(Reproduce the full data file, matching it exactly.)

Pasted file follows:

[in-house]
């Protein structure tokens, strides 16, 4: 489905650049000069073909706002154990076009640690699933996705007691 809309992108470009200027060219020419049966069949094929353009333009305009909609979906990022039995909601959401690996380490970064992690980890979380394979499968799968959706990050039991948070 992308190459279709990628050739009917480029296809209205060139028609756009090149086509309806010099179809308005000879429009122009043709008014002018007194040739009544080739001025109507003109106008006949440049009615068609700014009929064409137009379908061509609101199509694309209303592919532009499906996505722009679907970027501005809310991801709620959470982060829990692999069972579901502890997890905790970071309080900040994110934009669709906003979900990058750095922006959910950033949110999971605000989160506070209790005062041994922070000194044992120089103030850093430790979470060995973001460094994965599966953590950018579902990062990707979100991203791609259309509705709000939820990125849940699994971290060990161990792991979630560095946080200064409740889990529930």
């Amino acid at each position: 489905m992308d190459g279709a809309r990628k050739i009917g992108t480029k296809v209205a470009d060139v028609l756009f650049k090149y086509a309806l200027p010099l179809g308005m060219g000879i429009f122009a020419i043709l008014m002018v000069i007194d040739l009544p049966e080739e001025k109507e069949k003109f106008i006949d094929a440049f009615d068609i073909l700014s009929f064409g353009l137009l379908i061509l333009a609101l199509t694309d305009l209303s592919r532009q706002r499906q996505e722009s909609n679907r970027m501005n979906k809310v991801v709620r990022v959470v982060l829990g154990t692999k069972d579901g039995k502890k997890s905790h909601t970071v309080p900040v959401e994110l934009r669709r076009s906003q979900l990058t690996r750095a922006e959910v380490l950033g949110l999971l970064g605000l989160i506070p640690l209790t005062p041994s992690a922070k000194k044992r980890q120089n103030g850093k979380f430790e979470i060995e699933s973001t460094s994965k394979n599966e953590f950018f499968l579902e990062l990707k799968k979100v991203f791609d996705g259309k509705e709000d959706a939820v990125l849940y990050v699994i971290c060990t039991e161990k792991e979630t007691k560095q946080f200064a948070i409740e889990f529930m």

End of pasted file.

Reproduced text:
[in-house]
């Protein structure tokens, strides 16, 4: 489905650049000069073909706002154990076009640690699933996705007691 809309992108470009200027060219020419049966069949094929353009333009305009909609979906990022039995909601959401690996380490970064992690980890979380394979499968799968959706990050039991948070 992308190459279709990628050739009917480029296809209205060139028609756009090149086509309806010099179809308005000879429009122009043709008014002018007194040739009544080739001025109507003109106008006949440049009615068609700014009929064409137009379908061509609101199509694309209303592919532009499906996505722009679907970027501005809310991801709620959470982060829990692999069972579901502890997890905790970071309080900040994110934009669709906003979900990058750095922006959910950033949110999971605000989160506070209790005062041994922070000194044992120089103030850093430790979470060995973001460094994965599966953590950018579902990062990707979100991203791609259309509705709000939820990125849940699994971290060990161990792991979630560095946080200064409740889990529930």
């Amino acid at each position: 489905m992308d190459g279709a809309r990628k050739i009917g992108t480029k296809v209205a470009d060139v028609l756009f650049k090149y086509a309806l200027p010099l179809g308005m060219g000879i429009f122009a020419i043709l008014m002018v000069i007194d040739l009544p049966e080739e001025k109507e069949k003109f106008i006949d094929a440049f009615d068609i073909l700014s009929f064409g353009l137009l379908i061509l333009a609101l199509t694309d305009l209303s592919r532009q706002r499906q996505e722009s909609n679907r970027m501005n979906k809310v991801v709620r990022v959470v982060l829990g154990t692999k069972d579901g039995k502890k997890s905790h909601t970071v309080p900040v959401e994110l934009r669709r076009s906003q979900l990058t690996r750095a922006e959910v380490l950033g949110l999971l970064g605000l989160i506070p640690l209790t005062p041994s992690a922070k000194k044992r980890q120089n103030g850093k979380f430790e979470i060995e699933s973001t460094s994965k394979n599966e953590f950018f499968l579902e990062l990707k799968k979100v991203f791609d996705g259309k509705e709000d959706a939820v990125l849940y990050v699994i971290c060990t039991e161990k792991e979630t007691k560095q946080f200064a948070i409740e889990f529930m």